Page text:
#Dysmenorrhea: What every girl should know about Aspirin
ASPIRIN is understandably a handy favorite for many ladies who experience painful monthly cycles. The drug often works like charm in causing the often excruciating pain to go away.
Almost a wonder pill, that tiny tablet is not as innocuous as it appears.
Before I get down on the ‘dirty details’ of Aspirin, let me clearly state that: First of all, ASPIRIN is a very important life-saving medication which is probably now consumed at a much higher rate than at its inceptions because of its efficacy in protecting the heart. (It is routinely prescribed as a mini 75mg dosage format popularly known as Vasoprin, for daily use in Hypertensive patients to prevent heart disease).
Aspirin belongs to a broad pharmaceutical class of drugs called the Non-Steroidal Anti-Inflammatory Drugs, commonly referred to as NSAIDS for short. Glossing over the boring chemical details, NSAIDS are super-efficient at stopping our bodies from producing the hormone PROSTAGLANDINS.
It is these prostaglandins that concern every lady who experiences painful monthly cycles, WHY?
Because PRIMARY DYSMENORRHEA is caused by the increased synthesis of prostaglandins from the internal walls of the uterus/womb during menstruation
This leads to strong contractions of the uterus which causes the resultant pain during menstruation.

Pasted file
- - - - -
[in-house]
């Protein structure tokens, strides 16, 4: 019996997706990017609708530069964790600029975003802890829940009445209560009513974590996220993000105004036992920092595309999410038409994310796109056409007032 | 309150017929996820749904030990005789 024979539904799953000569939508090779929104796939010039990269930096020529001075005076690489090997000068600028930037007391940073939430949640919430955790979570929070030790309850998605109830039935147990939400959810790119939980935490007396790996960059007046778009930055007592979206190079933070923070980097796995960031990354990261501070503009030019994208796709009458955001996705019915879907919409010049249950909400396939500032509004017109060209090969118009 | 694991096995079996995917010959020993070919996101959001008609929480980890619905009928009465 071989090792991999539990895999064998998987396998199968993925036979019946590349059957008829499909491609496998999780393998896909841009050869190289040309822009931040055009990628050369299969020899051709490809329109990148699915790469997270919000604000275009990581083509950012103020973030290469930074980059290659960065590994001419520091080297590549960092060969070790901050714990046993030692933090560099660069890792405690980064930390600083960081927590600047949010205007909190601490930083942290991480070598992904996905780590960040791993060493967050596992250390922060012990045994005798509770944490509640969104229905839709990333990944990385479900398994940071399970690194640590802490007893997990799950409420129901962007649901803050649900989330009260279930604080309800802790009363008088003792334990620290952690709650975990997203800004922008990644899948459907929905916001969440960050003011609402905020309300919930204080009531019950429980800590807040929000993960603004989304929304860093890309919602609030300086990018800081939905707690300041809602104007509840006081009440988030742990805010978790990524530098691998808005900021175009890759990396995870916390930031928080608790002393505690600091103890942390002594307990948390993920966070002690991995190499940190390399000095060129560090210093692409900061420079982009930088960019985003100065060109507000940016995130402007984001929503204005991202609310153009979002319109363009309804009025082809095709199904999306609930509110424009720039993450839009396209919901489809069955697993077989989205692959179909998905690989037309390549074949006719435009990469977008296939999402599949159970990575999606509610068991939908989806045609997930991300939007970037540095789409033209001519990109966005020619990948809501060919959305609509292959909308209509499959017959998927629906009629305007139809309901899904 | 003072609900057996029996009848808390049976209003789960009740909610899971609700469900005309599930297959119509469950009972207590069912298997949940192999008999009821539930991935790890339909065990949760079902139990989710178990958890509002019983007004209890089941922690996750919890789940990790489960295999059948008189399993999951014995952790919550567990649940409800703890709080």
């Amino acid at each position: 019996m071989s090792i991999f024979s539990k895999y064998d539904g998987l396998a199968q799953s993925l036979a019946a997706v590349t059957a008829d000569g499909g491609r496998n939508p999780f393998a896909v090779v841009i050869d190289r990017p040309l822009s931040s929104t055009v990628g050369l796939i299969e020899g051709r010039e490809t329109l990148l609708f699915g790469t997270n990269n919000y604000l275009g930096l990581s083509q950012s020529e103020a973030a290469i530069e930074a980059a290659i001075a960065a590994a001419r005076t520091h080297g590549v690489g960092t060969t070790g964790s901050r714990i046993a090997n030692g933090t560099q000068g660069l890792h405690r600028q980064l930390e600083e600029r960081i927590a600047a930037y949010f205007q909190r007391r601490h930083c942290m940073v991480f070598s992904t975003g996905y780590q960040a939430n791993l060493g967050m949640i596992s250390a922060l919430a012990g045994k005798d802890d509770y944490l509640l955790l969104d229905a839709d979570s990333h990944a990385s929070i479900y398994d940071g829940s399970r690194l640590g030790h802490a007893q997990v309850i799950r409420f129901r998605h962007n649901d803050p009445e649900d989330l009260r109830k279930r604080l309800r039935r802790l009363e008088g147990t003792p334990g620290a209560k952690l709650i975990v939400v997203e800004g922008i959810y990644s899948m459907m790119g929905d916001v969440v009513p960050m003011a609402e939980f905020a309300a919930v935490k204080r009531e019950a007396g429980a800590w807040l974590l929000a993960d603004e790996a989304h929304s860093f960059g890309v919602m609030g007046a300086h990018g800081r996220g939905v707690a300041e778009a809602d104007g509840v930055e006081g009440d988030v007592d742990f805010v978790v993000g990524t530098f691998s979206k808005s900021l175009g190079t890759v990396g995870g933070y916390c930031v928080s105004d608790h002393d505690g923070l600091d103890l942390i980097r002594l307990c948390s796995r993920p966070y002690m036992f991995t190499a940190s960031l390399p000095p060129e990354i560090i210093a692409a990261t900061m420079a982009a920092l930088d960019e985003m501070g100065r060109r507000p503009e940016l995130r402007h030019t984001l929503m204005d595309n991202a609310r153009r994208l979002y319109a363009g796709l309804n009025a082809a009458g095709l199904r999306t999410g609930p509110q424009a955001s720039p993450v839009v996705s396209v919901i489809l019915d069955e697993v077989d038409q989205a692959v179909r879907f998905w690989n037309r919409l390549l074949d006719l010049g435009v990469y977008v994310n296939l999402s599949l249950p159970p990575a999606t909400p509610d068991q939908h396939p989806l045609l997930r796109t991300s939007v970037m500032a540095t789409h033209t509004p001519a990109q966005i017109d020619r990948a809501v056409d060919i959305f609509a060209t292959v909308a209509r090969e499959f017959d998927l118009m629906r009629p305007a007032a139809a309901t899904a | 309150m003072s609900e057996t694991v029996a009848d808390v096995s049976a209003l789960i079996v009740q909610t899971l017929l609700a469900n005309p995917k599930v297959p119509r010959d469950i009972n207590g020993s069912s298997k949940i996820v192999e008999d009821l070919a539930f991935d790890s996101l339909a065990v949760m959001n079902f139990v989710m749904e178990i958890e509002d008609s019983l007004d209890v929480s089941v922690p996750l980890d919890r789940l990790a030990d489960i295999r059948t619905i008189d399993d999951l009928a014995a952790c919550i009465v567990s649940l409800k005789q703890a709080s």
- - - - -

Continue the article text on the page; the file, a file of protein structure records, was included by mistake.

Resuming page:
NSAIDs such as Aspirin, Ibruprofen, Diclofenac, etc successfully inhibit the formation of these prostaglandins which is how they get to relieve dysmenorrhoea.
The possible side effects of Aspirin & other NSAIDS
However, NSAIDs infamously have diverse possible side-effects ranging from:
MILD Side-effects from seemingly unrelated allergic reactions in the form of skin rashes or nasal discharge; to other more compelling ones like stomach irritation, heart burn, nausea and vomiting
SEVERE Side-effects like:
- unusual easy bruising due to an associated reduction of blood platelets
- erosion of the internal stomach lining
- activation of peptic ulcer (stomach and/or duodenal), with or without bleeding
- associated bloody vomiting (called Hematemesis) or passage of dark-coloured stool, if the bleeding ulcer becomes severe
- liver dysfunction from inflammatory hepatitis
- possible kidney damage (called Nephrotoxicity) when used for a prolonged period in large doses.
So in reality, every girl needs to know these basic facts about Aspirin & all NSAIDs before popping a pill.